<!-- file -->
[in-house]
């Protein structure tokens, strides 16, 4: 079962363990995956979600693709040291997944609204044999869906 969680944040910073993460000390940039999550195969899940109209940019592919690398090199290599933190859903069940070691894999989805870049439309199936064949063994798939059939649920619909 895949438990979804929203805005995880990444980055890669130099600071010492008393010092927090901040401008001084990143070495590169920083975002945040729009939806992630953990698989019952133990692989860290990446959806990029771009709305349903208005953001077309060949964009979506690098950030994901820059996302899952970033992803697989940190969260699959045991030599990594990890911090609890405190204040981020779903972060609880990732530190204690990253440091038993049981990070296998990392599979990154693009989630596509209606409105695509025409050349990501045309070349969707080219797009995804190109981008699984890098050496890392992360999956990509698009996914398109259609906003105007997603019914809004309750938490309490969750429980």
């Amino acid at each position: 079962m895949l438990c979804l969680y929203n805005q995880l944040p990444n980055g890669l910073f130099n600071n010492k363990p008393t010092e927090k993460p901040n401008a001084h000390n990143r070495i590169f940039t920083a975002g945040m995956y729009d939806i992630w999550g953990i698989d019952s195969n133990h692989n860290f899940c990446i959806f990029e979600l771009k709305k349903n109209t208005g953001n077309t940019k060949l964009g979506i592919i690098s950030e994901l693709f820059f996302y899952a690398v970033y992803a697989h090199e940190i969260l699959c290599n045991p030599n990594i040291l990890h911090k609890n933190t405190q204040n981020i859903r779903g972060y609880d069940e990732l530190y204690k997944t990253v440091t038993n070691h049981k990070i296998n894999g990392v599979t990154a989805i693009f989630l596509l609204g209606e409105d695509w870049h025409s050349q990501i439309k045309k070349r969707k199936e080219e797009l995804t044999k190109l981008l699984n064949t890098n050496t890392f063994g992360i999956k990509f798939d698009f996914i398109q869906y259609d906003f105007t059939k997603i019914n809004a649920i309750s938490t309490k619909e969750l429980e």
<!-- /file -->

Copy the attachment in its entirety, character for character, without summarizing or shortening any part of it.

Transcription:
[in-house]
């Protein structure tokens, strides 16, 4: 079962363990995956979600693709040291997944609204044999869906 969680944040910073993460000390940039999550195969899940109209940019592919690398090199290599933190859903069940070691894999989805870049439309199936064949063994798939059939649920619909 895949438990979804929203805005995880990444980055890669130099600071010492008393010092927090901040401008001084990143070495590169920083975002945040729009939806992630953990698989019952133990692989860290990446959806990029771009709305349903208005953001077309060949964009979506690098950030994901820059996302899952970033992803697989940190969260699959045991030599990594990890911090609890405190204040981020779903972060609880990732530190204690990253440091038993049981990070296998990392599979990154693009989630596509209606409105695509025409050349990501045309070349969707080219797009995804190109981008699984890098050496890392992360999956990509698009996914398109259609906003105007997603019914809004309750938490309490969750429980």
């Amino acid at each position: 079962m895949l438990c979804l969680y929203n805005q995880l944040p990444n980055g890669l910073f130099n600071n010492k363990p008393t010092e927090k993460p901040n401008a001084h000390n990143r070495i590169f940039t920083a975002g945040m995956y729009d939806i992630w999550g953990i698989d019952s195969n133990h692989n860290f899940c990446i959806f990029e979600l771009k709305k349903n109209t208005g953001n077309t940019k060949l964009g979506i592919i690098s950030e994901l693709f820059f996302y899952a690398v970033y992803a697989h090199e940190i969260l699959c290599n045991p030599n990594i040291l990890h911090k609890n933190t405190q204040n981020i859903r779903g972060y609880d069940e990732l530190y204690k997944t990253v440091t038993n070691h049981k990070i296998n894999g990392v599979t990154a989805i693009f989630l596509l609204g209606e409105d695509w870049h025409s050349q990501i439309k045309k070349r969707k199936e080219e797009l995804t044999k190109l981008l699984n064949t890098n050496t890392f063994g992360i999956k990509f798939d698009f996914i398109q869906y259609d906003f105007t059939k997603i019914n809004a649920i309750s938490t309490k619909e969750l429980e």